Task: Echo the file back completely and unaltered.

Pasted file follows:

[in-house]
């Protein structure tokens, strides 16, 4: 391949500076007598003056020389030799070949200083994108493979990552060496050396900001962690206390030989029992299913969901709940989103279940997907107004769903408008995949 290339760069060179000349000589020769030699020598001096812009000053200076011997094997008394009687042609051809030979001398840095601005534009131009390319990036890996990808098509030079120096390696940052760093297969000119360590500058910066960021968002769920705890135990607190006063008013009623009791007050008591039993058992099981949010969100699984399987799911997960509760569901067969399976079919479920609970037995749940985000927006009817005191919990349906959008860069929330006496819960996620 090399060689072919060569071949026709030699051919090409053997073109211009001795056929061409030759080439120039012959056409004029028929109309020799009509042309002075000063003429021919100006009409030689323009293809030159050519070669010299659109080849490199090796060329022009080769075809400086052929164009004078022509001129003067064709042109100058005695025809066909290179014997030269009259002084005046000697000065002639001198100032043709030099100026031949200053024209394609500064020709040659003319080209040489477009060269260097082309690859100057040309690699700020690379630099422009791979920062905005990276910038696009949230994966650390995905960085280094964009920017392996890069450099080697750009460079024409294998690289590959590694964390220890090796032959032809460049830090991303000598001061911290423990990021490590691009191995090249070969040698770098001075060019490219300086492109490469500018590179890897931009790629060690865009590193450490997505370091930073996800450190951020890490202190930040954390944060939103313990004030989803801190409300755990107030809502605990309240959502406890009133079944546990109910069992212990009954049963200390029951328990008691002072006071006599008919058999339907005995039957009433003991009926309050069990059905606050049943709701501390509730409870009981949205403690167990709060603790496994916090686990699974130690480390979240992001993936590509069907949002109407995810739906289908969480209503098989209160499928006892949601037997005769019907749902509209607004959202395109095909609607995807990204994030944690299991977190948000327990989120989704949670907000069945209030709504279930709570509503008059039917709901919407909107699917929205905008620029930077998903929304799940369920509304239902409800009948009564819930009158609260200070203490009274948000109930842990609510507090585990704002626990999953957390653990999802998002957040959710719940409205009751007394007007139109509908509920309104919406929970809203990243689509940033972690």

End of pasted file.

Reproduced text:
[in-house]
């Protein structure tokens, strides 16, 4: 391949500076007598003056020389030799070949200083994108493979990552060496050396900001962690206390030989029992299913969901709940989103279940997907107004769903408008995949 290339760069060179000349000589020769030699020598001096812009000053200076011997094997008394009687042609051809030979001398840095601005534009131009390319990036890996990808098509030079120096390696940052760093297969000119360590500058910066960021968002769920705890135990607190006063008013009623009791007050008591039993058992099981949010969100699984399987799911997960509760569901067969399976079919479920609970037995749940985000927006009817005191919990349906959008860069929330006496819960996620 090399060689072919060569071949026709030699051919090409053997073109211009001795056929061409030759080439120039012959056409004029028929109309020799009509042309002075000063003429021919100006009409030689323009293809030159050519070669010299659109080849490199090796060329022009080769075809400086052929164009004078022509001129003067064709042109100058005695025809066909290179014997030269009259002084005046000697000065002639001198100032043709030099100026031949200053024209394609500064020709040659003319080209040489477009060269260097082309690859100057040309690699700020690379630099422009791979920062905005990276910038696009949230994966650390995905960085280094964009920017392996890069450099080697750009460079024409294998690289590959590694964390220890090796032959032809460049830090991303000598001061911290423990990021490590691009191995090249070969040698770098001075060019490219300086492109490469500018590179890897931009790629060690865009590193450490997505370091930073996800450190951020890490202190930040954390944060939103313990004030989803801190409300755990107030809502605990309240959502406890009133079944546990109910069992212990009954049963200390029951328990008691002072006071006599008919058999339907005995039957009433003991009926309050069990059905606050049943709701501390509730409870009981949205403690167990709060603790496994916090686990699974130690480390979240992001993936590509069907949002109407995810739906289908969480209503098989209160499928006892949601037997005769019907749902509209607004959202395109095909609607995807990204994030944690299991977190948000327990989120989704949670907000069945209030709504279930709570509503008059039917709901919407909107699917929205905008620029930077998903929304799940369920509304239902409800009948009564819930009158609260200070203490009274948000109930842990609510507090585990704002626990999953957390653990999802998002957040959710719940409205009751007394007007139109509908509920309104919406929970809203990243689509940033972690």